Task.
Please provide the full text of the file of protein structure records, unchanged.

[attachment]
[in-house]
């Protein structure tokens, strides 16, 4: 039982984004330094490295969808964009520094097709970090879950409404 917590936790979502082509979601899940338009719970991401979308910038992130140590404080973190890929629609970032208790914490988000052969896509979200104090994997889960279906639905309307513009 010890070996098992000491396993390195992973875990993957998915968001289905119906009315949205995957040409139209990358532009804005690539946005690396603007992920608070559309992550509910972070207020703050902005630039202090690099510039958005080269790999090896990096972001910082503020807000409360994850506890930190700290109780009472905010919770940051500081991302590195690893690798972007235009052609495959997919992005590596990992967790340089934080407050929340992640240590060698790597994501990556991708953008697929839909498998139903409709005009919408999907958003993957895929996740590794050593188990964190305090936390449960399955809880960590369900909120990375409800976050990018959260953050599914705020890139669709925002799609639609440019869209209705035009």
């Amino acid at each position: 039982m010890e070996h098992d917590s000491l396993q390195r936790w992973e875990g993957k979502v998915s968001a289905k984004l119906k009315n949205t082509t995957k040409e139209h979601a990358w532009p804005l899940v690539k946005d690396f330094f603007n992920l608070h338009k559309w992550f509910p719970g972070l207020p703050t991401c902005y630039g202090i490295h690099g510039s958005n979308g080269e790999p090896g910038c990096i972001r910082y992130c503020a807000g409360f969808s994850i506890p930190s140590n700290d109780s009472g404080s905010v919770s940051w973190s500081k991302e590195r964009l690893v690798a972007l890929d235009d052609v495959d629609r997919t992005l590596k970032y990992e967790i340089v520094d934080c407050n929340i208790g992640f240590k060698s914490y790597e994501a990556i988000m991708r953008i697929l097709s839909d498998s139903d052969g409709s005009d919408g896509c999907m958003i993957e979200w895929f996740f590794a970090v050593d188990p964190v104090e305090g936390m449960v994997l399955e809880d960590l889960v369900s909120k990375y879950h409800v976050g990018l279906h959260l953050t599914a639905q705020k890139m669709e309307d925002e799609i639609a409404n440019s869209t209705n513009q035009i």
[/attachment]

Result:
[in-house]
């Protein structure tokens, strides 16, 4: 039982984004330094490295969808964009520094097709970090879950409404 917590936790979502082509979601899940338009719970991401979308910038992130140590404080973190890929629609970032208790914490988000052969896509979200104090994997889960279906639905309307513009 010890070996098992000491396993390195992973875990993957998915968001289905119906009315949205995957040409139209990358532009804005690539946005690396603007992920608070559309992550509910972070207020703050902005630039202090690099510039958005080269790999090896990096972001910082503020807000409360994850506890930190700290109780009472905010919770940051500081991302590195690893690798972007235009052609495959997919992005590596990992967790340089934080407050929340992640240590060698790597994501990556991708953008697929839909498998139903409709005009919408999907958003993957895929996740590794050593188990964190305090936390449960399955809880960590369900909120990375409800976050990018959260953050599914705020890139669709925002799609639609440019869209209705035009």
């Amino acid at each position: 039982m010890e070996h098992d917590s000491l396993q390195r936790w992973e875990g993957k979502v998915s968001a289905k984004l119906k009315n949205t082509t995957k040409e139209h979601a990358w532009p804005l899940v690539k946005d690396f330094f603007n992920l608070h338009k559309w992550f509910p719970g972070l207020p703050t991401c902005y630039g202090i490295h690099g510039s958005n979308g080269e790999p090896g910038c990096i972001r910082y992130c503020a807000g409360f969808s994850i506890p930190s140590n700290d109780s009472g404080s905010v919770s940051w973190s500081k991302e590195r964009l690893v690798a972007l890929d235009d052609v495959d629609r997919t992005l590596k970032y990992e967790i340089v520094d934080c407050n929340i208790g992640f240590k060698s914490y790597e994501a990556i988000m991708r953008i697929l097709s839909d498998s139903d052969g409709s005009d919408g896509c999907m958003i993957e979200w895929f996740f590794a970090v050593d188990p964190v104090e305090g936390m449960v994997l399955e809880d960590l889960v369900s909120k990375y879950h409800v976050g990018l279906h959260l953050t599914a639905q705020k890139m669709e309307d925002e799609i639609a409404n440019s869209t209705n513009q035009i």